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Actually, No

So, apparently the President is on a victory lap for only losing $14 billion of taxpayers’ money to “save” thousands and thousands of auto jobs and in the process we are told:

Ron Bloom, the president’s top manufacturing adviser, summed up the White House point of view Wednesday: “At the time the president chose to help Chrysler, at the time he chose to help General Motors, a lot of people said you’re throwing good money after bad, you’ll never get out, these companies are not savable.”

The auto industry success is a potentially powerful political story for the president. With Washington focused now on budget cutting, the administration does not have the political leverage to spend money on jobs initiatives, let alone a new economic stimulus.

Still, any claim that the administration can make that it saved or restored jobs is a plus in an environment where unemployment hovers around 9 percent.

Uh, actually, no. The argument sort of went like this. Sure, you can throw billions at GM and Chrysler. And everyone will see that. Heck, I can save GM and Chrysler if we throw enough money at them (again). What no one will see, and surely you will not remind folks while you do your victory lap three years from now, is that we will never know what would have been done with those billions of dollars and those auto assets and workers had they been politically directed at these two firms. And no doubt, this had everything to do with politics.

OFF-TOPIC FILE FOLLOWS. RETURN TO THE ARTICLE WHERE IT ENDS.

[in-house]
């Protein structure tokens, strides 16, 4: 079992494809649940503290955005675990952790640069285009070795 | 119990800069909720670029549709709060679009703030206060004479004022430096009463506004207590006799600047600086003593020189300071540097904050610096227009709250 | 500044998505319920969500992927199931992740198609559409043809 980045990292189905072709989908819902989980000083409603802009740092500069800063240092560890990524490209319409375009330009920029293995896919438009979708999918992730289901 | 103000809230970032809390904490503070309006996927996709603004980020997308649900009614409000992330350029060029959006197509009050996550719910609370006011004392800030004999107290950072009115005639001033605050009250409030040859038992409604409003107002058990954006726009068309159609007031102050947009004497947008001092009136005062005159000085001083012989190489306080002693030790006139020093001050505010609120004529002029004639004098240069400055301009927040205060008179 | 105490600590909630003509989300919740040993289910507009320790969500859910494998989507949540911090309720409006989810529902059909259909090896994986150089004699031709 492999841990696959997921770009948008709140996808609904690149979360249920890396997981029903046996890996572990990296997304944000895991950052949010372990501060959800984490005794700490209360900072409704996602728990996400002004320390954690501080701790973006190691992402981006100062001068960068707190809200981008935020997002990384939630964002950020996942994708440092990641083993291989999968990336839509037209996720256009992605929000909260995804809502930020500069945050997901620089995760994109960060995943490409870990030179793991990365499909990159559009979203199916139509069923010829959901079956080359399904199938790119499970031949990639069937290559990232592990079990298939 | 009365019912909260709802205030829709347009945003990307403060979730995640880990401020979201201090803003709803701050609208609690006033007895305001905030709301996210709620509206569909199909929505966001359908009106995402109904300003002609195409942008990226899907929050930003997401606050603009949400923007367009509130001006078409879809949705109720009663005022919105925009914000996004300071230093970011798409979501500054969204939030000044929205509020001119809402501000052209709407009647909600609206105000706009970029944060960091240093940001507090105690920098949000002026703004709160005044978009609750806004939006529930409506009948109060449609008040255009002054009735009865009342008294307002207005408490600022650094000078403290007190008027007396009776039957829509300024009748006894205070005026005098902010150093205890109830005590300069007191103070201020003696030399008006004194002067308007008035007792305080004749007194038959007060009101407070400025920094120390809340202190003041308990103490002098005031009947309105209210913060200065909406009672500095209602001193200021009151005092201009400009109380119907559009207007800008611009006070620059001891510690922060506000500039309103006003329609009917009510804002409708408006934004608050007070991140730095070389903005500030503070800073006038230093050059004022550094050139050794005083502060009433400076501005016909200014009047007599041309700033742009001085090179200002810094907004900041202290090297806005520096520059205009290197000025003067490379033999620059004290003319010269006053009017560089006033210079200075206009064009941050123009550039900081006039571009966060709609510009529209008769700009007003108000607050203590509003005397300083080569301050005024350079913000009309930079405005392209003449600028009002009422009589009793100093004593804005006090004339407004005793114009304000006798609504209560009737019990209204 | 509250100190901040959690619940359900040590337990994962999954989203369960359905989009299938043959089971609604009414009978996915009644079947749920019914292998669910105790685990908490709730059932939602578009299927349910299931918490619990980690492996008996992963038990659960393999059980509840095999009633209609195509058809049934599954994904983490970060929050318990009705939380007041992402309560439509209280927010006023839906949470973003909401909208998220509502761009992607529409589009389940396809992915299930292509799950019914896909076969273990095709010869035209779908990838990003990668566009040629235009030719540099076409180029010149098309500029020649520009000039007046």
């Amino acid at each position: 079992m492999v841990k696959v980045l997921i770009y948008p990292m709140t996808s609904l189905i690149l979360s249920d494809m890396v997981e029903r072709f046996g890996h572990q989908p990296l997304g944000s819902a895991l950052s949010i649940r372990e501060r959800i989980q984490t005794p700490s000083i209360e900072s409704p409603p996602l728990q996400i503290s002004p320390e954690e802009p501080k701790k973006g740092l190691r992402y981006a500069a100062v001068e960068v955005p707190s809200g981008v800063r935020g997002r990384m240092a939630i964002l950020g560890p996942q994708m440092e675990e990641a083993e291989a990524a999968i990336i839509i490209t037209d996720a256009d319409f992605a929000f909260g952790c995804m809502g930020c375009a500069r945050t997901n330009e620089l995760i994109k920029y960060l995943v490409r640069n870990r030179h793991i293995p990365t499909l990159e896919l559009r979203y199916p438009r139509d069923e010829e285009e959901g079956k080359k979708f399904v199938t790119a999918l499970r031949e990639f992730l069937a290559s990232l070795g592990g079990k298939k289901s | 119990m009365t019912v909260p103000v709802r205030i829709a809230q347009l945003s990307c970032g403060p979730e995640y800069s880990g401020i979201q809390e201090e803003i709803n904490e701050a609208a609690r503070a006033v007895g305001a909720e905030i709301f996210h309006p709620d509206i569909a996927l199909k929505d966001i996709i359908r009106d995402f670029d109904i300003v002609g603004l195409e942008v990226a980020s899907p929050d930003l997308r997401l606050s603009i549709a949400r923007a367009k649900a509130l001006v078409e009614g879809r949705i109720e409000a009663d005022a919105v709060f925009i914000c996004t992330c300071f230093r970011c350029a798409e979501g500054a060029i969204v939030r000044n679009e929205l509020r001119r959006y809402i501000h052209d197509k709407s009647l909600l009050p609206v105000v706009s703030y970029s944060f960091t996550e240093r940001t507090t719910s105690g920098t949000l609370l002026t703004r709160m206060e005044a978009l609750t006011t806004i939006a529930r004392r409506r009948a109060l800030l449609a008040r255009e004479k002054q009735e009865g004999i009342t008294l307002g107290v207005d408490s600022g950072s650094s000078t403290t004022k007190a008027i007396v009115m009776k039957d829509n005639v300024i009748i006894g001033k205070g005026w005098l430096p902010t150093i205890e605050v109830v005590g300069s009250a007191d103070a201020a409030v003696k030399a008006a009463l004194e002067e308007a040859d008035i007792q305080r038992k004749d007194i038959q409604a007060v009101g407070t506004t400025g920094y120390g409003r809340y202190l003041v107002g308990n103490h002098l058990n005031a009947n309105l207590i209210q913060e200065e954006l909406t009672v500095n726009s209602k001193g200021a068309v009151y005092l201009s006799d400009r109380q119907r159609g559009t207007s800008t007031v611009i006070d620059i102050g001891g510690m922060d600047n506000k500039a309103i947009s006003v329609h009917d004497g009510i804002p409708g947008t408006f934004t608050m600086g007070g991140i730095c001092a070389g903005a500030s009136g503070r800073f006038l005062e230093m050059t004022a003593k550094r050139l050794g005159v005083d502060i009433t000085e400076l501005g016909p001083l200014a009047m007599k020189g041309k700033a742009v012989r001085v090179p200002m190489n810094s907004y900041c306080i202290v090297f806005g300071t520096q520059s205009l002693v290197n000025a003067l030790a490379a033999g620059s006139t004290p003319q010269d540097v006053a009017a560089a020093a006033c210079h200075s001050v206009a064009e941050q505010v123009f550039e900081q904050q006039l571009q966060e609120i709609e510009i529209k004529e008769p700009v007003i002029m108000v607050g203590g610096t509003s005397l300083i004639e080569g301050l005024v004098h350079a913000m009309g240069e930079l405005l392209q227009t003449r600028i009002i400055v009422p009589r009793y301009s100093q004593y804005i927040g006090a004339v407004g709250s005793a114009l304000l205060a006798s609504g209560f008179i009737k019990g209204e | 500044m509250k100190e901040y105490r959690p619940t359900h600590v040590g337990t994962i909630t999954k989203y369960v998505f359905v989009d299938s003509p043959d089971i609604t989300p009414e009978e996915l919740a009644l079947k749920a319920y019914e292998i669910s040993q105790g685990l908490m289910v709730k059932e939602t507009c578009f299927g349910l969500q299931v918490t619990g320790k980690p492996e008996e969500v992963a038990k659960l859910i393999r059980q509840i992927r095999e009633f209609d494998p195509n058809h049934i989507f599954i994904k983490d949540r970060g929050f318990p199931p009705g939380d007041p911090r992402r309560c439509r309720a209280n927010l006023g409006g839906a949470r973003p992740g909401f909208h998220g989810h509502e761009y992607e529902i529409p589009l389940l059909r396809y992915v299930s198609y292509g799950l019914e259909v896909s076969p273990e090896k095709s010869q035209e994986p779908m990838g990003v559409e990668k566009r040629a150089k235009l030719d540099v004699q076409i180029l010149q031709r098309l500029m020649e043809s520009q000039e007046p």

I’ll not rehash here the arguments that demonstrate that the losses are far larger than the $14 billion the President is celebrating.

2 Responses to “Actually, No”

  1. Harry says:


    And big broken windows; too.

    I heard that the government had expected a $60 billion loss, so a twentysomething loss is supposed to be some kind of success. Selling stupid Chevy Volts. How about Yugos? Or Lada Limousines?

    Tim Geithner is still talking up what will happen to interest rates if congress does not roll over his black credit card. The horse is already out of the barn, Tim.

    Maybe Stiglitz and Rizzo can get together over a campfire in the Adirondacs to talk of the success of competing economic theories and the limitations of their and our knowledge.

  2. Michael says:

    Not to mention how difficult it is to find a used car at this point; with some of them at such high prices, I might as well buy new (only can’t afford that).

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